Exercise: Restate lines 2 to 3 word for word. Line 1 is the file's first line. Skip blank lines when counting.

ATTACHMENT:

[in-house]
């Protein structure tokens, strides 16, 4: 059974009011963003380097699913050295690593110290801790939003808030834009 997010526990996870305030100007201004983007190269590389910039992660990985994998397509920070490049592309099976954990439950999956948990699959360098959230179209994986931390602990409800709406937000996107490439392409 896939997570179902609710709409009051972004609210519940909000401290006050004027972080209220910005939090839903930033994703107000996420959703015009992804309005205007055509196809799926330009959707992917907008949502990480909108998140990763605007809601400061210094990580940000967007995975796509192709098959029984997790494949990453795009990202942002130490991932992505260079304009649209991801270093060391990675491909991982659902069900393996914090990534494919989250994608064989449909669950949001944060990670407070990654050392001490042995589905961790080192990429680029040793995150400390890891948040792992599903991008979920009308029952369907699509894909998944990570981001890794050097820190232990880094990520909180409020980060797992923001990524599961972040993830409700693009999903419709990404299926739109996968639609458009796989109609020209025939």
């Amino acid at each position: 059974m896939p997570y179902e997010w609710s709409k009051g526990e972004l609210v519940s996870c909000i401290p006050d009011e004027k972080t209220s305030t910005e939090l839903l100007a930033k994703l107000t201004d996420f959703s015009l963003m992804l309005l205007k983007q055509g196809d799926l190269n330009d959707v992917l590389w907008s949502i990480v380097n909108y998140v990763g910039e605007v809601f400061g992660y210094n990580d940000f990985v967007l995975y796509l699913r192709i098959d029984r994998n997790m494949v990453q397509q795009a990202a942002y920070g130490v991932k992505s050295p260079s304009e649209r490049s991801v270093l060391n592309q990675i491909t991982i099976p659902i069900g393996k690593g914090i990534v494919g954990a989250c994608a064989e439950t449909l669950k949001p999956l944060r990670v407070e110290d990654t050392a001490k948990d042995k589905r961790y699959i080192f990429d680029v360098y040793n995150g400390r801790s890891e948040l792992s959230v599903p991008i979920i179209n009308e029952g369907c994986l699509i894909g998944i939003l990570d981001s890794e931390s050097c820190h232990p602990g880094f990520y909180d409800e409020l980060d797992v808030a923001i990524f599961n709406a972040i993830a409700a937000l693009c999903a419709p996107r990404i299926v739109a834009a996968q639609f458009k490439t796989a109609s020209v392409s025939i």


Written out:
């Protein structure tokens, strides 16, 4: 059974009011963003380097699913050295690593110290801790939003808030834009 997010526990996870305030100007201004983007190269590389910039992660990985994998397509920070490049592309099976954990439950999956948990699959360098959230179209994986931390602990409800709406937000996107490439392409 896939997570179902609710709409009051972004609210519940909000401290006050004027972080209220910005939090839903930033994703107000996420959703015009992804309005205007055509196809799926330009959707992917907008949502990480909108998140990763605007809601400061210094990580940000967007995975796509192709098959029984997790494949990453795009990202942002130490991932992505260079304009649209991801270093060391990675491909991982659902069900393996914090990534494919989250994608064989449909669950949001944060990670407070990654050392001490042995589905961790080192990429680029040793995150400390890891948040792992599903991008979920009308029952369907699509894909998944990570981001890794050097820190232990880094990520909180409020980060797992923001990524599961972040993830409700693009999903419709990404299926739109996968639609458009796989109609020209025939």
């Amino acid at each position: 059974m896939p997570y179902e997010w609710s709409k009051g526990e972004l609210v519940s996870c909000i401290p006050d009011e004027k972080t209220s305030t910005e939090l839903l100007a930033k994703l107000t201004d996420f959703s015009l963003m992804l309005l205007k983007q055509g196809d799926l190269n330009d959707v992917l590389w907008s949502i990480v380097n909108y998140v990763g910039e605007v809601f400061g992660y210094n990580d940000f990985v967007l995975y796509l699913r192709i098959d029984r994998n997790m494949v990453q397509q795009a990202a942002y920070g130490v991932k992505s050295p260079s304009e649209r490049s991801v270093l060391n592309q990675i491909t991982i099976p659902i069900g393996k690593g914090i990534v494919g954990a989250c994608a064989e439950t449909l669950k949001p999956l944060r990670v407070e110290d990654t050392a001490k948990d042995k589905r961790y699959i080192f990429d680029v360098y040793n995150g400390r801790s890891e948040l792992s959230v599903p991008i979920i179209n009308e029952g369907c994986l699509i894909g998944i939003l990570d981001s890794e931390s050097c820190h232990p602990g880094f990520y909180d409800e409020l980060d797992v808030a923001i990524f599961n709406a972040i993830a409700a937000l693009c999903a419709p996107r990404i299926v739109a834009a996968q639609f458009k490439t796989a109609s020209v392409s025939i």